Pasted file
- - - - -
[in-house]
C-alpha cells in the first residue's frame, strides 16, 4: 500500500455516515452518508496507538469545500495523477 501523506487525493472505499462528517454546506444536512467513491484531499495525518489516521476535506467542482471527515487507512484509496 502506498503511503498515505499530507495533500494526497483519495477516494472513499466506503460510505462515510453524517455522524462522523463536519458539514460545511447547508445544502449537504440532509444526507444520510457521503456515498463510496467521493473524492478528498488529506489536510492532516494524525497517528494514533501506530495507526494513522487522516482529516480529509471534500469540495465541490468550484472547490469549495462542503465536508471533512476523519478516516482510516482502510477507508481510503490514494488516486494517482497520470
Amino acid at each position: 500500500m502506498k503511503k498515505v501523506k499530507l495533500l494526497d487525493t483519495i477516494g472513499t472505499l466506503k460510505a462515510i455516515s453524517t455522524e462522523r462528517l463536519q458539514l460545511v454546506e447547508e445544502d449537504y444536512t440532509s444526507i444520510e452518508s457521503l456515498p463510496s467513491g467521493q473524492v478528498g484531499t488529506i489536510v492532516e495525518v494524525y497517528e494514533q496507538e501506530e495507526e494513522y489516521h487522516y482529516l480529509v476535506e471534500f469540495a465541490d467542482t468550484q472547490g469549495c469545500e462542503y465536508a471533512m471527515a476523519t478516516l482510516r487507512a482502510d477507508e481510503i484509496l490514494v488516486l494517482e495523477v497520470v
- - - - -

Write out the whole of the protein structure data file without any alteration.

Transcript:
[in-house]
C-alpha cells in the first residue's frame, strides 16, 4: 500500500455516515452518508496507538469545500495523477 501523506487525493472505499462528517454546506444536512467513491484531499495525518489516521476535506467542482471527515487507512484509496 502506498503511503498515505499530507495533500494526497483519495477516494472513499466506503460510505462515510453524517455522524462522523463536519458539514460545511447547508445544502449537504440532509444526507444520510457521503456515498463510496467521493473524492478528498488529506489536510492532516494524525497517528494514533501506530495507526494513522487522516482529516480529509471534500469540495465541490468550484472547490469549495462542503465536508471533512476523519478516516482510516482502510477507508481510503490514494488516486494517482497520470
Amino acid at each position: 500500500m502506498k503511503k498515505v501523506k499530507l495533500l494526497d487525493t483519495i477516494g472513499t472505499l466506503k460510505a462515510i455516515s453524517t455522524e462522523r462528517l463536519q458539514l460545511v454546506e447547508e445544502d449537504y444536512t440532509s444526507i444520510e452518508s457521503l456515498p463510496s467513491g467521493q473524492v478528498g484531499t488529506i489536510v492532516e495525518v494524525y497517528e494514533q496507538e501506530e495507526e494513522y489516521h487522516y482529516l480529509v476535506e471534500f469540495a465541490d467542482t468550484q472547490g469549495c469545500e462542503y465536508a471533512m471527515a476523519t478516516l482510516r487507512a482502510d477507508e481510503i484509496l490514494v488516486l494517482e495523477v497520470v